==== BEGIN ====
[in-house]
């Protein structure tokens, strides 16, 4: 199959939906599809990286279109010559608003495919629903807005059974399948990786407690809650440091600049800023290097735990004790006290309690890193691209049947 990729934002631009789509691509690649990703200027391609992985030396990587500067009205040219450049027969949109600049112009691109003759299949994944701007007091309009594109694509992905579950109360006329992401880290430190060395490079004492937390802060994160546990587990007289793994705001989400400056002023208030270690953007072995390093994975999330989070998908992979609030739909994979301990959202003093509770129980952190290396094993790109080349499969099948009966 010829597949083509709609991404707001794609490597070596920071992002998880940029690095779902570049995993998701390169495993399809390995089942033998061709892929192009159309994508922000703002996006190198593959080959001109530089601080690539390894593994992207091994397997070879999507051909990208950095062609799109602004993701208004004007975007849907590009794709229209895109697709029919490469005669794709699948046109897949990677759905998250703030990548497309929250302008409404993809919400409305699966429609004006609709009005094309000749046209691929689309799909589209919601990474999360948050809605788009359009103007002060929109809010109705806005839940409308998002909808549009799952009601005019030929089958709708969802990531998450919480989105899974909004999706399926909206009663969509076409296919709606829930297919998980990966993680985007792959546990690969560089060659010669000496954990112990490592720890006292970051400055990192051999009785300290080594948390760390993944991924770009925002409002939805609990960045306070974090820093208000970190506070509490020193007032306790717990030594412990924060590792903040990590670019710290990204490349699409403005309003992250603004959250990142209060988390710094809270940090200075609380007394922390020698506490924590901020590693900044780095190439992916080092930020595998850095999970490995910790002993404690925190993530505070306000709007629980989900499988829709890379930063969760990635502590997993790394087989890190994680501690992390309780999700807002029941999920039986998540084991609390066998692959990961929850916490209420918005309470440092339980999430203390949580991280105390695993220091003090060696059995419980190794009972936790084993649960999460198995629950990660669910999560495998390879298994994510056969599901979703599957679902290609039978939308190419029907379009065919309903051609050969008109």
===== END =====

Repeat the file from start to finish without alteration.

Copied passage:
[in-house]
């Protein structure tokens, strides 16, 4: 199959939906599809990286279109010559608003495919629903807005059974399948990786407690809650440091600049800023290097735990004790006290309690890193691209049947 990729934002631009789509691509690649990703200027391609992985030396990587500067009205040219450049027969949109600049112009691109003759299949994944701007007091309009594109694509992905579950109360006329992401880290430190060395490079004492937390802060994160546990587990007289793994705001989400400056002023208030270690953007072995390093994975999330989070998908992979609030739909994979301990959202003093509770129980952190290396094993790109080349499969099948009966 010829597949083509709609991404707001794609490597070596920071992002998880940029690095779902570049995993998701390169495993399809390995089942033998061709892929192009159309994508922000703002996006190198593959080959001109530089601080690539390894593994992207091994397997070879999507051909990208950095062609799109602004993701208004004007975007849907590009794709229209895109697709029919490469005669794709699948046109897949990677759905998250703030990548497309929250302008409404993809919400409305699966429609004006609709009005094309000749046209691929689309799909589209919601990474999360948050809605788009359009103007002060929109809010109705806005839940409308998002909808549009799952009601005019030929089958709708969802990531998450919480989105899974909004999706399926909206009663969509076409296919709606829930297919998980990966993680985007792959546990690969560089060659010669000496954990112990490592720890006292970051400055990192051999009785300290080594948390760390993944991924770009925002409002939805609990960045306070974090820093208000970190506070509490020193007032306790717990030594412990924060590792903040990590670019710290990204490349699409403005309003992250603004959250990142209060988390710094809270940090200075609380007394922390020698506490924590901020590693900044780095190439992916080092930020595998850095999970490995910790002993404690925190993530505070306000709007629980989900499988829709890379930063969760990635502590997993790394087989890190994680501690992390309780999700807002029941999920039986998540084991609390066998692959990961929850916490209420918005309470440092339980999430203390949580991280105390695993220091003090060696059995419980190794009972936790084993649960999460198995629950990660669910999560495998390879298994994510056969599901979703599957679902290609039978939308190419029907379009065919309903051609050969008109």